ready to post.  As far as the latter, I don't think that's a good idea. 
The data queue processor on the 400 might be down because of a critical 
backup, etc.  Instead of looking for it by user id, try looking for it by 
job.  Like WRKJOB DATAQP or whatever the job name is.  On certain critical 
never ending jobs we've been known to put out other job monitors that will 
alert people when they are not running.  We 'rolled our own'.  But if you 
have a tool like ROBOT they might have something like this.

Rob Berendt
-- 
Group Dekko Services, LLC
Dept 01.073
PO Box 2000
Dock 108
6928N 400E
Kendallville, IN 46755
http://www.dekko.com





Tena Hewes <THewes@xxxxxxxxxxx> 
Sent by: midrange-l-bounces@xxxxxxxxxxxx
10/12/2004 06:43 AM
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Midrange Systems Technical Discussion <midrange-l@xxxxxxxxxxxx>


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Subject
RE: Data Transfer Tool






Phew! Ok, let me see if I can clarify...
We have an application that runs on SQL server (An SQL database w/ an 
Access
user interface). 
Currently, we have a program running in Access (VBA) on our SQL server 
that
"looks" at the AS400 DQ (out) every minute to determine if there is any 
data
needing to be transferred. When there is, it is imported in to a "holding"
table, where a stored procedure processes it. We also need to do the same
thing backwards. There is another holding table in our SQL application 
that
stores the data waiting to be transmitted back to the AS400 and sends it 
to
another AS400 DQ (in) where the AS400 takes over. 
This whole process is in place to make sure data (Inventory, PO's, Orders,
etc.) is synced up on an ongoing basis. Timed data feeds going from the
AS400 to our SQL app. are reasonable, but coming from the app. to the 
AS400
need to be "real-time".
Ok, the problem is this interface program between the AS400 and the SQL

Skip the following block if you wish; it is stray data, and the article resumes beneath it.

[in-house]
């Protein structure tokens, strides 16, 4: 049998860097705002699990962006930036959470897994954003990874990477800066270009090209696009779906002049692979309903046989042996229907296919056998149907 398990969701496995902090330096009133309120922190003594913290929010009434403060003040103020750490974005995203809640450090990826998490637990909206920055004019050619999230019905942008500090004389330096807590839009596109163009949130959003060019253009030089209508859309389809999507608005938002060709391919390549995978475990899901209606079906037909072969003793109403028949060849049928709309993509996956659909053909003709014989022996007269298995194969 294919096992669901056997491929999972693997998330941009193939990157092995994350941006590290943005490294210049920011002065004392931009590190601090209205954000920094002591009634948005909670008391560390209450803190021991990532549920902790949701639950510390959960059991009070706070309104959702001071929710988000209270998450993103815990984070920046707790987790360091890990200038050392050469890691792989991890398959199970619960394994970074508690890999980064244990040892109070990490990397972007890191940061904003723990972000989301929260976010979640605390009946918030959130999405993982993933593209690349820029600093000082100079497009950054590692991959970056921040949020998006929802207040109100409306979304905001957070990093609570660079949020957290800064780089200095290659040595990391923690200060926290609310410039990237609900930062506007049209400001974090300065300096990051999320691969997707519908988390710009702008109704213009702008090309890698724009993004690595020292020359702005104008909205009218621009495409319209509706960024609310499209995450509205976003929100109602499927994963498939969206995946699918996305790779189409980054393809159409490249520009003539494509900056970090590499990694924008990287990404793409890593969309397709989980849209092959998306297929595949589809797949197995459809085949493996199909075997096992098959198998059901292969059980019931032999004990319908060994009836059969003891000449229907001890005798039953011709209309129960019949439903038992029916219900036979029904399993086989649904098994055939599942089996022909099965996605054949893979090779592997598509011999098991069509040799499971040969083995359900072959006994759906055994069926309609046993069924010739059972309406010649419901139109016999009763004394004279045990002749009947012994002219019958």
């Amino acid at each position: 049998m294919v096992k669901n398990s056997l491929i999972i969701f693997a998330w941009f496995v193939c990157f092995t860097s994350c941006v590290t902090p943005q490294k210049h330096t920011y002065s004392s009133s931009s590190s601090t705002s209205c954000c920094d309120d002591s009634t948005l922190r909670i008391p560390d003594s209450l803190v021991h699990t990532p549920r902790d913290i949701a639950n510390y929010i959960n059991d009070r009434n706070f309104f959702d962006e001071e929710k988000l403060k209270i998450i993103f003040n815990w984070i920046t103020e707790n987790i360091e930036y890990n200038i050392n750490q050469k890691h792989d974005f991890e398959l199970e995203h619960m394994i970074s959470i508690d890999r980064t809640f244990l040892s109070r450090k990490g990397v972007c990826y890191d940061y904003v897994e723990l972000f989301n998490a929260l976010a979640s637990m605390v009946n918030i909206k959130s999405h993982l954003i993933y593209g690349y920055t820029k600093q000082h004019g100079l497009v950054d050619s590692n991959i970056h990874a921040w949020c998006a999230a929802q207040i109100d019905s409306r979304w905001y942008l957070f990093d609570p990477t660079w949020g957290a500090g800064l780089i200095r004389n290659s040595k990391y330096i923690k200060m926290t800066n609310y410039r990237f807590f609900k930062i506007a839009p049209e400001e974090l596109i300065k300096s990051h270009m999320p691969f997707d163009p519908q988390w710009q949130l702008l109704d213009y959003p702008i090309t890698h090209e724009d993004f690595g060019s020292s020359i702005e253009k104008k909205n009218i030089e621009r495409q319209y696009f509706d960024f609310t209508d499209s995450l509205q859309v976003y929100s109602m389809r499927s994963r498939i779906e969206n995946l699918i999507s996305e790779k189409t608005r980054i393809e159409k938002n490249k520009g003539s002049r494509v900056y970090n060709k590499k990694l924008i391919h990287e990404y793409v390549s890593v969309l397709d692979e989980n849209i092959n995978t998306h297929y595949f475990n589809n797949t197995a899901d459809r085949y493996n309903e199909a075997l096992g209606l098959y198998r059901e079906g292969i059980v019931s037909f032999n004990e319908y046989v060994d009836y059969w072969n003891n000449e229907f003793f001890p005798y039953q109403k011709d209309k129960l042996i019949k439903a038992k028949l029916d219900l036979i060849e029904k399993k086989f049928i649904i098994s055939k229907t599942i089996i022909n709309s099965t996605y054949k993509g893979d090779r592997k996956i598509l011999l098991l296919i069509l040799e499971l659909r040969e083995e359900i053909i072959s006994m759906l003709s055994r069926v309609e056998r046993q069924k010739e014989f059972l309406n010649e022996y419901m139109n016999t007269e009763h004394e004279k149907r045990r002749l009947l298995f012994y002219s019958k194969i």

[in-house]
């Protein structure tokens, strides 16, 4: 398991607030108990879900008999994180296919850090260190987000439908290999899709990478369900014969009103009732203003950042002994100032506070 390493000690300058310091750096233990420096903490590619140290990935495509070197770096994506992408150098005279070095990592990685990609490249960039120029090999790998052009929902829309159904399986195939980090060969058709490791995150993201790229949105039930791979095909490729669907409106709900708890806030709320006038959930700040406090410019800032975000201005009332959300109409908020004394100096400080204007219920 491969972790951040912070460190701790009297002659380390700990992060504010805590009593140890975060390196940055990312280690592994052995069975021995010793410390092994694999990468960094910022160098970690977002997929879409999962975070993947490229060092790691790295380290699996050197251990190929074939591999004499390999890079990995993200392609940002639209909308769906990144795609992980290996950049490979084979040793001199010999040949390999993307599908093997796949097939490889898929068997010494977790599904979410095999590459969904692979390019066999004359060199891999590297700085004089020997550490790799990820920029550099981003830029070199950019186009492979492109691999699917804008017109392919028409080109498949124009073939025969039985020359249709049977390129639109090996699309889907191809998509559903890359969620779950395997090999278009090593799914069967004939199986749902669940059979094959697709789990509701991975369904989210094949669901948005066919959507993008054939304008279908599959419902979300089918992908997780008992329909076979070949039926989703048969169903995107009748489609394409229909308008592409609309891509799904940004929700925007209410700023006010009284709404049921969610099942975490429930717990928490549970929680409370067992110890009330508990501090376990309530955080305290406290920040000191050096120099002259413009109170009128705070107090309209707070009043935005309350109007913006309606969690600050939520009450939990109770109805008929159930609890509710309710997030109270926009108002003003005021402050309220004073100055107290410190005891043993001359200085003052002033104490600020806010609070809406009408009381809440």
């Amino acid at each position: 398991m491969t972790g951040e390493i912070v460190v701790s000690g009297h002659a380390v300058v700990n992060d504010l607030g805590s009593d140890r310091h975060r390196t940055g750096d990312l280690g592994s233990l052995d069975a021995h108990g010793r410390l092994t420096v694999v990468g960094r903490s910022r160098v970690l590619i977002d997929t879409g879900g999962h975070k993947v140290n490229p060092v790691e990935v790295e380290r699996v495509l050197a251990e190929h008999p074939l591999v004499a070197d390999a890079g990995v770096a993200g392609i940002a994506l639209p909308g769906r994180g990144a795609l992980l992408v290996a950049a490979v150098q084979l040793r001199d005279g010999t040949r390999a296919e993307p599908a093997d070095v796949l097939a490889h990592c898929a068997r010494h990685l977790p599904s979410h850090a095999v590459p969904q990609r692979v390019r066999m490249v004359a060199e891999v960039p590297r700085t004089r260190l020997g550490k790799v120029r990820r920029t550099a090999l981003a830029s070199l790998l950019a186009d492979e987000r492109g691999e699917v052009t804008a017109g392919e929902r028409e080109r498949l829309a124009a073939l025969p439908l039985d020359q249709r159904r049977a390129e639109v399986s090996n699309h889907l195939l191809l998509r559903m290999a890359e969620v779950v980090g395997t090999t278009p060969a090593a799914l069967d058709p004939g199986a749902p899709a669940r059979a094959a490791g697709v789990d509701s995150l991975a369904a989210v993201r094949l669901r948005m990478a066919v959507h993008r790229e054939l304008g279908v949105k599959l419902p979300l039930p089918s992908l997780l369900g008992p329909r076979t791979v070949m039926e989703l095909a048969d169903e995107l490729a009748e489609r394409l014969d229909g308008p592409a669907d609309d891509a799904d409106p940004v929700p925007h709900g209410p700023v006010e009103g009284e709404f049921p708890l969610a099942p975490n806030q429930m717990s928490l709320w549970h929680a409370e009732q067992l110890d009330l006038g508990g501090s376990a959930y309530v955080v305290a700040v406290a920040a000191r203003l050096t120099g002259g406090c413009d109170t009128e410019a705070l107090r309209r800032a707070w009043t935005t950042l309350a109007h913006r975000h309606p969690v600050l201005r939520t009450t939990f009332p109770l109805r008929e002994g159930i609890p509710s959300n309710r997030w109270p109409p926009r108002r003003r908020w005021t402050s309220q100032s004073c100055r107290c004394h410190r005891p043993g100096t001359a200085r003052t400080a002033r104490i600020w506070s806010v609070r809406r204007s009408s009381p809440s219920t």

server does not make me feel "warm and fuzzy". It has to always be 
running,
and if you happen to log on to the server as another user, you may not see
it running on your session. I really want something "hands-off". I want to
be able to set up 'jobs' on my SQL server (or AS400, if I know what I am
doing) that run automatically, so these data queues are populated behind 
the
scenes.

In answer to the following:
"Do you have iSeries Access?"
I am assuming you mean can I get my hands on it? Yes.

"One possibility is to export the data from Access into a different file
format."
Like Excel?

"Judging by what I perceive your background to be, you might find it 
easier
to create this intermediate file in DB2 using iSeries Access Navigator
Database tool."
Where would I find this? My background (other than an AS400 user) is
completely PC based. I like pictures!!! I try to navigate in the AS400 by
clicking...:( )

"There's other little tricks, like CCSID but that's one general path to
walk."



I hope this explains some things?
Thanks so much for the responses!
Tena

"-----Original Message-----
From: michael@xxxxxxxxxxxxxxxxxx [mailto:michael@xxxxxxxxxxxxxxxxxx] 
Sent: Monday, October 11, 2004 3:49 PM
To: Midrange Systems Technical Discussion
Subject: RE: Data Transfer Tool

Hi Tena...we were all newbies once...welcome! Make sure you drop by the
Midrange-L table at CUDS Sunday night at COMMON and you'll be able to
meet some of the folks that frequent this place."